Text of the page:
Variable Legionella Response to Building Occupancy Patterns and Precautionary Flushing
- Journal Article
Rights / licenseCreative Commons Attribution 4.0 International
When stay-at-home orders were issued to slow the spread of COVID-19, building occupancy (and water demand) was drastically decreased in many buildings. There was concern that widespread low water demand may cause unprecedented Legionella occurrence and Legionnaires’ disease incidence. In lieu of evidenced-based guidance, many people flushed their water systems as a preventative measure, using highly variable practices. Here, we present field-scale research from a building before, during, and after periods of low occupancy, and controlled stagnation experi-ments. We document no change, a > 4-log increase, and a > 1.5-log decrease of L. pneumophila during 3-to 7-week periods of low water demand. L. pneumophila increased by > 1-log after precautionary flushing prior to reoccupancy, which was repeated in controlled boiler flushing experiments. These results demonstrate that the impact of low water demand (colloquially called stagnation) is not as straight forward as is generally assumed, and that some flushing practices have potential unintended consequences. In particular, stagnation must be considered in context with other Legionella growth factors like temperature and flow profiles. Boiler flushing practices that dramatically increase the flow rate and rapidly deplete boiler temperature may mobilize Legionella present in biofilms and sediment. Show more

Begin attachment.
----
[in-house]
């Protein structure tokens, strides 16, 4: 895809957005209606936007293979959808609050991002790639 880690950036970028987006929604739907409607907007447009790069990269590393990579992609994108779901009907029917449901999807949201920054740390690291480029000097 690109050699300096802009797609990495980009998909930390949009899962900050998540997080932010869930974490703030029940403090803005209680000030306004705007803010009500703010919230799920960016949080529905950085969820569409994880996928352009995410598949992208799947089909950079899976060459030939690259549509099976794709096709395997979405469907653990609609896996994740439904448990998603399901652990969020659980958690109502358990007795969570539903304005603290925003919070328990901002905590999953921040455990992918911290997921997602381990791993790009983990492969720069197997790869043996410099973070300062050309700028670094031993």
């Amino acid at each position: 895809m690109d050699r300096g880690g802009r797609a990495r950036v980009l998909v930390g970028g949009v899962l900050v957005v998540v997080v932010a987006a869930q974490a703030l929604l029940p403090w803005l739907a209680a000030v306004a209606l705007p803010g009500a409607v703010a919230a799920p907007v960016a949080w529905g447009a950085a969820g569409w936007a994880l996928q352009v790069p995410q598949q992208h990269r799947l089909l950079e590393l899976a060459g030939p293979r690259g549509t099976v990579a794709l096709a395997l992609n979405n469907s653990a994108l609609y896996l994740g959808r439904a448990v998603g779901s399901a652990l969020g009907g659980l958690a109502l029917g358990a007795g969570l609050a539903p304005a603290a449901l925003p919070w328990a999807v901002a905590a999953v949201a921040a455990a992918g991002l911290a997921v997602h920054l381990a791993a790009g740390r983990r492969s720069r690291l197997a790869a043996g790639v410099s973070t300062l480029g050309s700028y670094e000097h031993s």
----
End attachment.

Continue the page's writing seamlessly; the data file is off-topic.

Journal / seriesMicroorganisms
Pages / Article No.
SubjectLegionella; water demand; water age; flushing; stagnation; COVID-19; lockdown; boiler; recommissioning; water temperature
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